Tiffany & Co. announced on Thursday Dec. 26 that its overall global sales during the holiday shopping season (from November 1 through Christmas Eve) rose about 1% to 3% compared with the same period last year, with the largest contribution coming from China, Europe and a recovery in the Americas. Mainland China drove the business during the holiday period, with Tiffany seeing a double-digit sales increase there, offset by declines in Hong Kong.
Alrosa, Tencent and Everledger are launching a new WeChat Mini Program e-commerce solution for Chinese retailers. The pilot will employ blockchain technology to enable full traceability of diamonds from mine to consumer, providing full transparency of their origin, characteristics and ownership history.
A significant decline in Swiss watch exports to Hong Kong in October put a dent in the otherwise positive month, as several of the leading markets recorded strong growth. According to figures from the Federation of the Swiss Watch Industry, Swiss watch exports passed the 2 billion francs (CHF2.03 billion/USD$2.04 billion) representing 1.5% growth compared to the same month last year.
Former CEO and now chairman emeritus of Rosy Blue Alliance, Dilip Mehta, has announced a new venture into synthetic diamonds, partnering with his sons to launch a business in Surat. Mehta is just the latest of many diamond veterans to test the synthetic-diamond waters. Speaking to the Times of India, Mehta made clear that the venture was fully independent of Rosy Blue. "This one is our own venture and nothing to do with Rosy Blue," he is quoted as saying.
The 4th International Jewelry & Diamond Conference 2019 – Guangzhou, jointly held by the Guangzhou Diamond Exchange and the Guangdong Gems & Jade Exchange (GDGJE) will take place on November 21-22. The conference will be held in Panyu, Guangzhou, the major cluster of the diamond and jewelry industry of China, and will welcome industry representatives, associations from around the world and delegates from local governments.
Last week, Tiffany & Co. found itself at the center of a social media firestorm after posting an image on Twitter of a woman covering one eye with her hand, leading to accusations that the jeweller supports the Hong Kong protesters and prompting Tiffany's to remove the post. Angry Chinese consumers believed it deliberately evoked a symbolic pose adopted by Hong Kong’s pro-democracy demonstrators after a woman was shot in the eye with what protesters say was a police beanbag round during violent clashes with police. Her image later popped up in many posters and memes.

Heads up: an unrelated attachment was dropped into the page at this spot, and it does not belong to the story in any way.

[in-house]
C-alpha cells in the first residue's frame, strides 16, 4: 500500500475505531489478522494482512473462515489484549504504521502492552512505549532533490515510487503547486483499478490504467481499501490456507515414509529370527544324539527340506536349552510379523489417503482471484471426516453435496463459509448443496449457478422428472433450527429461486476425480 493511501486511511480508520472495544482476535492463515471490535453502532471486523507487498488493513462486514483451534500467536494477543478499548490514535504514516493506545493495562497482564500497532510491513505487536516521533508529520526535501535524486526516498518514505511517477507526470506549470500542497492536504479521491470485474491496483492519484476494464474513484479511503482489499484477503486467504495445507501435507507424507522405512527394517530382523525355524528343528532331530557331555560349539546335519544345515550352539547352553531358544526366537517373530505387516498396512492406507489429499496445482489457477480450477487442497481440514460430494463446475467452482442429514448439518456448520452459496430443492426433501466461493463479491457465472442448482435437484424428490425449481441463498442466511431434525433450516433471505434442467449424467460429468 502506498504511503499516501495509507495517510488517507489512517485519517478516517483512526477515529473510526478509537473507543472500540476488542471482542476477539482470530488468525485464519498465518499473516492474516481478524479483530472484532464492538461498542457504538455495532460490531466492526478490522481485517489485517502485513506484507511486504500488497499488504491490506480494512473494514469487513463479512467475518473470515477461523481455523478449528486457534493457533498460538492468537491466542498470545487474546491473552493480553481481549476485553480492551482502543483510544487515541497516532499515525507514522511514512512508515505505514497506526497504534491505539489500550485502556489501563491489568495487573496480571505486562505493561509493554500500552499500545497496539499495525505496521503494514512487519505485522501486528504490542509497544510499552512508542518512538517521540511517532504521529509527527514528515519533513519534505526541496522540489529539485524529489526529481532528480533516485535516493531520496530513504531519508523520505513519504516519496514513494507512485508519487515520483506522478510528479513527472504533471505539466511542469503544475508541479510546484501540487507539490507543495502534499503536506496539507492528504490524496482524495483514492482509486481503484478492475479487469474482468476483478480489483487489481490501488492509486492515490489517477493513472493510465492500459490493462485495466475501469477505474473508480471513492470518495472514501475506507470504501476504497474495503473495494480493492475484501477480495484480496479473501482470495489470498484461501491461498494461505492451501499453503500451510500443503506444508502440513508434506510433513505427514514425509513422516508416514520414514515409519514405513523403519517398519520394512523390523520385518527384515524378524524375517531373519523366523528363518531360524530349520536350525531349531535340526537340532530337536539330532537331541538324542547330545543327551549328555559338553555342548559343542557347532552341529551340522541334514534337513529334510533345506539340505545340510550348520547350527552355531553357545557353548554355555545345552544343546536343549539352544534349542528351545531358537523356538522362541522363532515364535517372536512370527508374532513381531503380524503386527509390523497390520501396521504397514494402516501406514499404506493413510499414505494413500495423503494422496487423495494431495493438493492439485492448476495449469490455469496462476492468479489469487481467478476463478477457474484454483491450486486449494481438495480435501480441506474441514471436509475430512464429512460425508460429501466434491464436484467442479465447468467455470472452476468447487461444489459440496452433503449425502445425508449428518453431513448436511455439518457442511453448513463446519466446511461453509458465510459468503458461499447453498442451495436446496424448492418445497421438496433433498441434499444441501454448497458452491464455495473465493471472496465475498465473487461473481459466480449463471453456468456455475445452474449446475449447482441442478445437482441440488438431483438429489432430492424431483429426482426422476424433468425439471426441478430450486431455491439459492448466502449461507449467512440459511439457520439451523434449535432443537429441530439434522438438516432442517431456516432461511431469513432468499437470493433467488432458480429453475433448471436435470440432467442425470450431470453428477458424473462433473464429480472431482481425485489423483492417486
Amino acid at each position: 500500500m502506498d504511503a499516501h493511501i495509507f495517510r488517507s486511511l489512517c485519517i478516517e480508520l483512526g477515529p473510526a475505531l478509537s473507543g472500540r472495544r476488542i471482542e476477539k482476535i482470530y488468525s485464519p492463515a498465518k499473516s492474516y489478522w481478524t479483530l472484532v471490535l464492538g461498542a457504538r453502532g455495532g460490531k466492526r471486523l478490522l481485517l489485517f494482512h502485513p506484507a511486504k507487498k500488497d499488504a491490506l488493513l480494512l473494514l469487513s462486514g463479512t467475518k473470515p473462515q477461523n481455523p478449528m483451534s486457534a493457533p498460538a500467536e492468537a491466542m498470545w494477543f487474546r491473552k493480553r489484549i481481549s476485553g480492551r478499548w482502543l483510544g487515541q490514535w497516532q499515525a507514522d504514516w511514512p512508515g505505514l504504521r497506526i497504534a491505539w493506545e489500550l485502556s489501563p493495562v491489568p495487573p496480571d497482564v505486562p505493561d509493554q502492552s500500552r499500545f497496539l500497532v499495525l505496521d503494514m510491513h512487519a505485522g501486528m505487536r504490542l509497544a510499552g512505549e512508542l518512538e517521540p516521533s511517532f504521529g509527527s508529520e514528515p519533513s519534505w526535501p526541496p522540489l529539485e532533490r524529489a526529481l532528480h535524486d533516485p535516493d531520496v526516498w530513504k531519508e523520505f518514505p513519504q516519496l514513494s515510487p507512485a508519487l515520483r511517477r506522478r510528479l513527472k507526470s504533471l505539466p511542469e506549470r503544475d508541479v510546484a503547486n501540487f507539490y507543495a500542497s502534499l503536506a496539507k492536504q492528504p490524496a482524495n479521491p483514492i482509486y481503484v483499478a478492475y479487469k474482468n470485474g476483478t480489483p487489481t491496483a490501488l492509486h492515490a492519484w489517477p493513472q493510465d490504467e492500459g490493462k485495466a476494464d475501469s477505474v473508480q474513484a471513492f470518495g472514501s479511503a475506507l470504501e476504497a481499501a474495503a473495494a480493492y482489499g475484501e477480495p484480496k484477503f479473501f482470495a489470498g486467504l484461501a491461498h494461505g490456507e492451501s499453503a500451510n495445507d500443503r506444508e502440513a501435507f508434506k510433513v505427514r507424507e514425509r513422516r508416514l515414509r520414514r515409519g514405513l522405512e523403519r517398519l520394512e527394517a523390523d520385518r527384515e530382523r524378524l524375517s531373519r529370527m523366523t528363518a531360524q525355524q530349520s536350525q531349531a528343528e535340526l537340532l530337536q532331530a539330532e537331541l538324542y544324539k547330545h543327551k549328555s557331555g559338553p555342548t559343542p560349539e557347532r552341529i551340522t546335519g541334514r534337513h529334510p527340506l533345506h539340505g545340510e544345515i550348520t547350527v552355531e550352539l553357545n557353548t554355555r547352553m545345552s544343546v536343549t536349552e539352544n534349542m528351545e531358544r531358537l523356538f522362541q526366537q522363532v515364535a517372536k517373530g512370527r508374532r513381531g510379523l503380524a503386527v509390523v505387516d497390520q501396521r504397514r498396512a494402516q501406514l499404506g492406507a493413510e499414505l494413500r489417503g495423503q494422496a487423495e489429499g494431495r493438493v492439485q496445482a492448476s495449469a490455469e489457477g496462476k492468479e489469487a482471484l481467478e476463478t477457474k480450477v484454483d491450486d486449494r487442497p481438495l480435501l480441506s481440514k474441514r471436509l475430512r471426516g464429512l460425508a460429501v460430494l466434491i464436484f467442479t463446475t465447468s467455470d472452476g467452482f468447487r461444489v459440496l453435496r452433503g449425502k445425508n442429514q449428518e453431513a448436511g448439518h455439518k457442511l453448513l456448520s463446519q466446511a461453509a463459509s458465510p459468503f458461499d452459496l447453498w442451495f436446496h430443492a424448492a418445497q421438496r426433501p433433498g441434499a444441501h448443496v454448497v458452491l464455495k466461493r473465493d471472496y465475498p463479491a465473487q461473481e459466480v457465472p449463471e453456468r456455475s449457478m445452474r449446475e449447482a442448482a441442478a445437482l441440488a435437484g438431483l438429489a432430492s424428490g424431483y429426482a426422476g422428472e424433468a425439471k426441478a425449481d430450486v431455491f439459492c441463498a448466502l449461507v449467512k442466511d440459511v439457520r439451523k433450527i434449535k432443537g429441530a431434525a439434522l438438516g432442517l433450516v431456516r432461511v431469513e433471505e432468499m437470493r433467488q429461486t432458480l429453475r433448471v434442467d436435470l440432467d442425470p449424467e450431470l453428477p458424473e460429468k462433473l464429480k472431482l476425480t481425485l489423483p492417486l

Tiffany & Co. earlier this month announced plans to enter the India market, and recently said they would be increasing their presence in China following a quarter in which they saw double-digit growth with local customers in Mainland China, together with a decline in tourist purchases which impacted their Q2 results.
Tiffany & Co. reported a decline in sales in the Americas and globally in the second quarter, with the company pointing to weak spending among tourists and locals in the Americas and Asia Pacific spurred by unrest in Hong Kong. Net sales in the second quarter tailed off by 3% to $1.05 billion in the three months ended July 31, in part due to a strong performance in the same quarter a year ago when they earned $1.08 billion. Worldwide same-stores sales were down 4 percent, the jeweler announced, while net income of $136.3m in the second quarter was down 6% from a year ago.
The Legislative Assembly of Macau, or officially the Macao Special Administrative Region of the People's Republic of China, recently passed a government-initiated bill which will enable Macau to implement the Kimberley Process Certification Scheme (KPCS). This will allow the city to formally engage in the international trade in rough diamonds in line with international standards. The bill will take effect on October 1 and aims to help Macau develop a rough diamond trade sector. Its outline was passed during a plenary session of the legislature in April.
President Donald Trump said Thursday that the U.S. is putting 10% tariffs on another $300 billion worth of Chinese goods, effective Sept. 1. This means that starting at the beginning of next month, every single good coming into the U.S. from China, except those with exemptions, will be subject to an import tax. Called the 'tranche four' tariffs, the list includes rough and polished diamonds (whether or not worked), loose 'synthetic ...